If a person is concerned that they may have been exposed to the virus, they should see a doctor for testing. There are blood tests available to check for hepatitis C.

Misunderstandings are common about how infection with the hepatitis C virus can happen.

The virus is passed on by contact with infected blood. Hepatitis C cannot be passed on by the following activities:

  • sneezing or coughing
  • sharing eating utensils
  • sharing food or drink
  • breast-feeding, unless nipples are cracked or bleeding
  • holding hands or hugging
  • kissing

Getting a piercing or tattoo is safe if carried out at a licensed facility. The risk of contracting hepatitis C is very low, as long as equipment has been sterilized.

Hepatitis C is not a sexually transmitted disease, but the virus can be passed on during unprotected sex.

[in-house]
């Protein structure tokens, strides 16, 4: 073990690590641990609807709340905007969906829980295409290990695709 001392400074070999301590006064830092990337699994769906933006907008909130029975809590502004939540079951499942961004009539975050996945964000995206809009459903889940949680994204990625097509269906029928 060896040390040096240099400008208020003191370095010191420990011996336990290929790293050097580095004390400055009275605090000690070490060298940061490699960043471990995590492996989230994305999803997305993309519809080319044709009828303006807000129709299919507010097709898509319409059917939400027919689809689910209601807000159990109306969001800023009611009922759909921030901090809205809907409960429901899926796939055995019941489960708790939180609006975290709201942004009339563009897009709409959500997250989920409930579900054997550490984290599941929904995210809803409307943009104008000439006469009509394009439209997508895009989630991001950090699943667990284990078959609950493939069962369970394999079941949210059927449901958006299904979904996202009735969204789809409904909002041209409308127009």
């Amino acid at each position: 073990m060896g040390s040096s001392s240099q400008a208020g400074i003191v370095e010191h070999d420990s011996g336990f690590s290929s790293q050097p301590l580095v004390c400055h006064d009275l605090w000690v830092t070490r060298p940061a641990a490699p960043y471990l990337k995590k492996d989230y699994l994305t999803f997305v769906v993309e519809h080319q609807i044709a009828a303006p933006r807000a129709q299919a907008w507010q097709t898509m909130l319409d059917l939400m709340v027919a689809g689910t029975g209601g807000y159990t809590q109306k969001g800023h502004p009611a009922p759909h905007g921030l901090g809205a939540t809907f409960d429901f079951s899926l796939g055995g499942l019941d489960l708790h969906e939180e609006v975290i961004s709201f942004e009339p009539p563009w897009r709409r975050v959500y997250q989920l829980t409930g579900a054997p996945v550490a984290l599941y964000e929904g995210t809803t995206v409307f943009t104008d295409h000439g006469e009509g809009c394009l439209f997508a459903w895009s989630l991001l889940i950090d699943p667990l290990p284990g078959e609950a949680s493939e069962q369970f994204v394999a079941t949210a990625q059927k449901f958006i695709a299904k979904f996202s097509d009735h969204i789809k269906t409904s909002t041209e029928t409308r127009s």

The risk is very low but may be higher for men who have sex with other men, people who have genital sores or ulcers, and those who have HIV.

Most people with hepatitis C do not have symptoms, particularly in the early stages of the disease. In its later stages, some people may experience symptoms, but others do not.

Common symptoms include:

Hepatitis C can be cured with treatment, which is usually a combination of medication and lifestyle changes.

Medication to fight the virus has advanced in recent years. Drugs that are available now may work better than earlier medicines, with fewer side effects. Treatment will not work for everyone, however.

If it is not possible to completely remove the virus from the body, lifestyle changes can help someone to live with the disease.

Eating a healthful diet, taking regular exercise, cutting out alcohol, and stopping smoking will help to keep someone's liver healthy.